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Product Review: Visual Intercept and SourceGear Vault

You can check the result of poll on this blog right now: I am asking if you’d like to use a .NET application. The result shows more people prefer not.

Yes, binding to .NET Framework means you cannot use those applications on other platforms such as Linux, Unix and Mac OS. This limitation may not be even more terrible for enterprise users.

Visual Intercept and SourceGear Vault, although both are excellent products with amazing features, are tightly bind to Windows platform.

I never fall in love with any ASP applications because generally they are installed on Windows and require you to use Internet Explorer to access them (Firefox users know what I mean). That’s why I find Visual Intercept’s web interface hard to use (because I am a Firefox crazy).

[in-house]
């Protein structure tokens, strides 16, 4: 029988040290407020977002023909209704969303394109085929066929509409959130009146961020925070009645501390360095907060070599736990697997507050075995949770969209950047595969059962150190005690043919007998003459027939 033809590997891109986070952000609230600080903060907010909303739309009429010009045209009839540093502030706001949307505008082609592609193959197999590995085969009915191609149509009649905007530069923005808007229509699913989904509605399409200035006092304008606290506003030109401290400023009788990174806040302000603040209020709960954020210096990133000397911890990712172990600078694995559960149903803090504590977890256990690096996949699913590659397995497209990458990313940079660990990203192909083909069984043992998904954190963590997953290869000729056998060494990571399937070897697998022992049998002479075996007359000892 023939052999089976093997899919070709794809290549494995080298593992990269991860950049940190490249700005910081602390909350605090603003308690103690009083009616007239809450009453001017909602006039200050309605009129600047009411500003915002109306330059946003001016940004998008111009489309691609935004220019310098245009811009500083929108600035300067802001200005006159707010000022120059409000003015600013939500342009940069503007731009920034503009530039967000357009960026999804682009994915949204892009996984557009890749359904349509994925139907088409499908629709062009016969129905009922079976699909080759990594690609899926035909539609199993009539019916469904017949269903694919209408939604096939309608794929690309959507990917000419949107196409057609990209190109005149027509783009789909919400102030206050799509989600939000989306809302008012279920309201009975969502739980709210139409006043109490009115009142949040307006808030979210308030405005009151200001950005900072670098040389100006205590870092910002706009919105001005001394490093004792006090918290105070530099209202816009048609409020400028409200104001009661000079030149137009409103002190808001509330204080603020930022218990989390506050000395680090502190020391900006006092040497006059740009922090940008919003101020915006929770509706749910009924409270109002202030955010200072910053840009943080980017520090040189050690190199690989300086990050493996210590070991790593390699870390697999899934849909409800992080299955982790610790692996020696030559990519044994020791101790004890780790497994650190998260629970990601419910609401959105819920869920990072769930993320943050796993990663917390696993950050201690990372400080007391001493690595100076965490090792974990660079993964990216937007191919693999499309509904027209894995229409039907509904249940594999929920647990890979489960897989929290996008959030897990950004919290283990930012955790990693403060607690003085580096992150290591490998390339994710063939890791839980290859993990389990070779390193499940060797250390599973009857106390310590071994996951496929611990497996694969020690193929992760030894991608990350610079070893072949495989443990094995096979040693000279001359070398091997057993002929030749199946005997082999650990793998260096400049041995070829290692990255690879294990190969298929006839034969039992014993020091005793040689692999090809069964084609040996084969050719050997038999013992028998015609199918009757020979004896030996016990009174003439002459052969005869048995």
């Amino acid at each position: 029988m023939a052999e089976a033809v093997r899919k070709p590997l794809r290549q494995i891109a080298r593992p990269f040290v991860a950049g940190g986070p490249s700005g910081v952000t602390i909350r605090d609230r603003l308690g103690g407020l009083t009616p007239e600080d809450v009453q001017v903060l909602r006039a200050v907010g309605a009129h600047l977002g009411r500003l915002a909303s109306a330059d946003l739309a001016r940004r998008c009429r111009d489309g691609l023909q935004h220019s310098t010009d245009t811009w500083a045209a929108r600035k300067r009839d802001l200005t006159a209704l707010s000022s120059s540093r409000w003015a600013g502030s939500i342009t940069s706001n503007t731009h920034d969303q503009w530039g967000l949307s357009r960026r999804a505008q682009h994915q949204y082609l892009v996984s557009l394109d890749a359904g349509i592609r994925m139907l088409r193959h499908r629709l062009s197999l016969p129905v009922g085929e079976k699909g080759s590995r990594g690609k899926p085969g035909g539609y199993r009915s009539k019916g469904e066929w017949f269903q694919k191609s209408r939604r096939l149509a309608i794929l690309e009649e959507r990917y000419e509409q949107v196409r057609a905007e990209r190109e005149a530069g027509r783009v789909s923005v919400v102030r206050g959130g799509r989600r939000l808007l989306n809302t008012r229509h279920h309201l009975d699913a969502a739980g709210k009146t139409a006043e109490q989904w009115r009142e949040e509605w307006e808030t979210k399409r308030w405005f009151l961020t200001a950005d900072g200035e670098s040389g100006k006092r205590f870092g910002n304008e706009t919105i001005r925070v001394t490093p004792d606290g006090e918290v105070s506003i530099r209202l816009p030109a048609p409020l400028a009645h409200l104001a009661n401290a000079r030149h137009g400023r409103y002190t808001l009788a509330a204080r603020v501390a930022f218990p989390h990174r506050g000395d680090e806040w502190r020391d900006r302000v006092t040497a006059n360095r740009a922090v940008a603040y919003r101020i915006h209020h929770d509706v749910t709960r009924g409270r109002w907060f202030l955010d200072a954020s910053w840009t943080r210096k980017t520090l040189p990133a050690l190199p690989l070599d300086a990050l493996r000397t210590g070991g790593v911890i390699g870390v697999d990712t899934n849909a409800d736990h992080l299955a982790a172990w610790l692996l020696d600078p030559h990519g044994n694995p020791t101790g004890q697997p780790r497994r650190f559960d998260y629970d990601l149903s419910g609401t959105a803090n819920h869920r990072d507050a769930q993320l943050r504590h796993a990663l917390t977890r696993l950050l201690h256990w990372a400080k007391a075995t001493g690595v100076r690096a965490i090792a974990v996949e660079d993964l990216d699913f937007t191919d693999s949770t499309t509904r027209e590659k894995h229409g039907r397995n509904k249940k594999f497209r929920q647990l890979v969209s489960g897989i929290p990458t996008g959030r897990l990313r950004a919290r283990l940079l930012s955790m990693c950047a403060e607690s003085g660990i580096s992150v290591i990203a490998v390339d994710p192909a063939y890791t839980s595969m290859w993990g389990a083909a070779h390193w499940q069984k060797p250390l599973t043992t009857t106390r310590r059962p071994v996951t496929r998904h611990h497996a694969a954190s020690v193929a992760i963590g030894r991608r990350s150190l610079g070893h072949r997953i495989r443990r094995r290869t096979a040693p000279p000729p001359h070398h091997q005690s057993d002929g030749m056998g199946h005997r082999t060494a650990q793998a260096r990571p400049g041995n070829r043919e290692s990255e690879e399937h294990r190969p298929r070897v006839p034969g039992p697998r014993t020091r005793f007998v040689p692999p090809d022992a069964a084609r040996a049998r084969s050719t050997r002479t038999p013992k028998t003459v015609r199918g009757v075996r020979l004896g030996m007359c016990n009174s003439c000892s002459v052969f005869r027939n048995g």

Sometimes I do use Ubuntu to try out new techniques on Linux, where Vault clients are not officially compatible to Mono.

In all, if you want to target enterprise market, you’d better choose some platform independent language, such as Java, standard C++, Ruby, PHP, Python and so on. Only in that way, you can see your customers running your applications smoothly on most platforms.

(Updated: Paul, thanks for your comments. I know there are changes in Vault, and the Eclipse plug-in is a very promising one. However, there are still lots of things on the TODO list, like better Linux support without Eclipse. For an Embedded Software Engineer working on Linux, Eclipse is not a quite convenient IDE writing C/C++ code IMHO (I personally prefer NetBeans). Maybe SourceGear can follow Teamprise’s way, develop a client with Eclipse RCP.

I admire your Vault guys because I do C# programming, too. Vault is so amazing that it is totally built on .NET. The only pity is that Microsoft does not want .NET to go anywhere like Java and Mono is net yet strong enough.

Also now Elsinore releases IssueNet to replace Visual Intercept. Although I do not have a chance to touch that, I think Elsinore must make things better somehow.)

This post is licensed under CC BY 4.0 by the author.
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